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Lawmakers Want to Expand Reproductive Health Care to Military Families

House lawmakers reintroduced a bill that would allow military families to obtain expanded access to reproductive health care.

The Access to Contraception for Servicemembers and Dependents Act of 2021 will expand reproductive health access to birth control, family planning education and emergency contraception for survivors of assault. The expanded access would also extend to non-active-duty service members, those in the reserves, inactive reserves, retired military members and their dependents. Currently, TRICARE, which is the health insurance program for military members and their families, only offers limited contraception methods. Compounding the problem are poor continuity of care, long wait times and poor contraceptive counseling.

“Our military families should not have fewer rights than those they serve to protect,” sponsor of the bill Rep. Jackie Speier (D-Calif.) and chair of the House Armed Services Military Personnel Subcommittee said in a statement. “Access to basic, preventive health care, including contraception and family planning counseling, is critical to troop readiness, wellbeing, and equality.”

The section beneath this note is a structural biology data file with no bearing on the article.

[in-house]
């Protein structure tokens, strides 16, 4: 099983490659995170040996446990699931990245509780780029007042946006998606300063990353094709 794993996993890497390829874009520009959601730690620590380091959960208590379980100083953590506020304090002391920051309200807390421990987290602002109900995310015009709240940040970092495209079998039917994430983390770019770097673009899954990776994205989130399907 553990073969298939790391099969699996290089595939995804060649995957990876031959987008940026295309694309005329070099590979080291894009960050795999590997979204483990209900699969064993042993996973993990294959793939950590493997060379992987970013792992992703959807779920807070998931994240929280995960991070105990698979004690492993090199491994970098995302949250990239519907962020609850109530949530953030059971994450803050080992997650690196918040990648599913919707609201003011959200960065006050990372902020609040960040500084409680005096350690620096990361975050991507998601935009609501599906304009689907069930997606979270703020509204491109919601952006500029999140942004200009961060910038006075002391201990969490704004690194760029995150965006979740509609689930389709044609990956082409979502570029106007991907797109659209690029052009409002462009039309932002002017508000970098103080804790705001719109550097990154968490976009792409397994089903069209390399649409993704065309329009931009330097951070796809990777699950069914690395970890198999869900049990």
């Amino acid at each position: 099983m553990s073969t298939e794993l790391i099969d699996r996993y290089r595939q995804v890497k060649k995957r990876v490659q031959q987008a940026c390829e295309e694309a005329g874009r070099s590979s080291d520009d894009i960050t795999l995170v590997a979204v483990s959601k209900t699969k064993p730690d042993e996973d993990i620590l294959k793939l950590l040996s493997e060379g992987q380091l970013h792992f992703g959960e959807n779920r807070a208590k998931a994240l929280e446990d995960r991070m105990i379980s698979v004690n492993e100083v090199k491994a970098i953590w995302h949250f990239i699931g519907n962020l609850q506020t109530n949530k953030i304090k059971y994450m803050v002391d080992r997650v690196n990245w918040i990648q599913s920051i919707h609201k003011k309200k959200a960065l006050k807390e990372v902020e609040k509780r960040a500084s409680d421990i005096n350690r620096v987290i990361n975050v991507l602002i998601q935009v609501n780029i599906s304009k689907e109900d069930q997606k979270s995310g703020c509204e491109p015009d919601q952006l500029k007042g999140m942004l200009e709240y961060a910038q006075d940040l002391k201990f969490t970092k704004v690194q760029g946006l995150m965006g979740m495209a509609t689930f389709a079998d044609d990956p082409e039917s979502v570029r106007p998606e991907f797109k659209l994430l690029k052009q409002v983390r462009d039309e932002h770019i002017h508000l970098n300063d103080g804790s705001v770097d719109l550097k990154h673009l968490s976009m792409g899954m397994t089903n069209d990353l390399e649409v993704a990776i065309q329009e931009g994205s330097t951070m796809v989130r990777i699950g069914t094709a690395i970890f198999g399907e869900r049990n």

Access to Contraception for Servicemembers and Dependents Act ensures that reproductive health care provided by the military includes all FDA-approved contraception with no copay. The bill was designed to alleviate cost barriers to women who need access to birth control, and could help prevent unwanted pregnancies.

More than 100 legislators support the bill, which was first introduced in 2014. U.S. Sen. Jeanne Shaheen (D-NH) also proposed a Senate version.

At present, the Department of Defense (DoD) provides health care to more than 1.6 million women who are of reproductive age. Approximately 95% of women serving in the military are of reproductive age and more than 700,000 female spouses and dependents of the members of the military are of reproductive age.

The bill also requires that the DoD develop a comprehensive family planning education program for both men and women on the types of contraception methods and the contraceptive methods that are currently available. The standardized curriculum would be helpful in preventing unwanted pregnancies and diseases.

“It’s unacceptable that some members of our military and their family members are saddled with out-of-pocket expenses for contraception, while patients in the commercial insurance market are guaranteed access to contraception without cost-sharing,” Shaheen said in the same statement. “Removing these barriers and ensuring reproductive care is available to our military families upholds our commitment to provide them quality, comprehensive services and also is an investment in our military readiness. We owe them the best for their service and sacrifice for our nation.”

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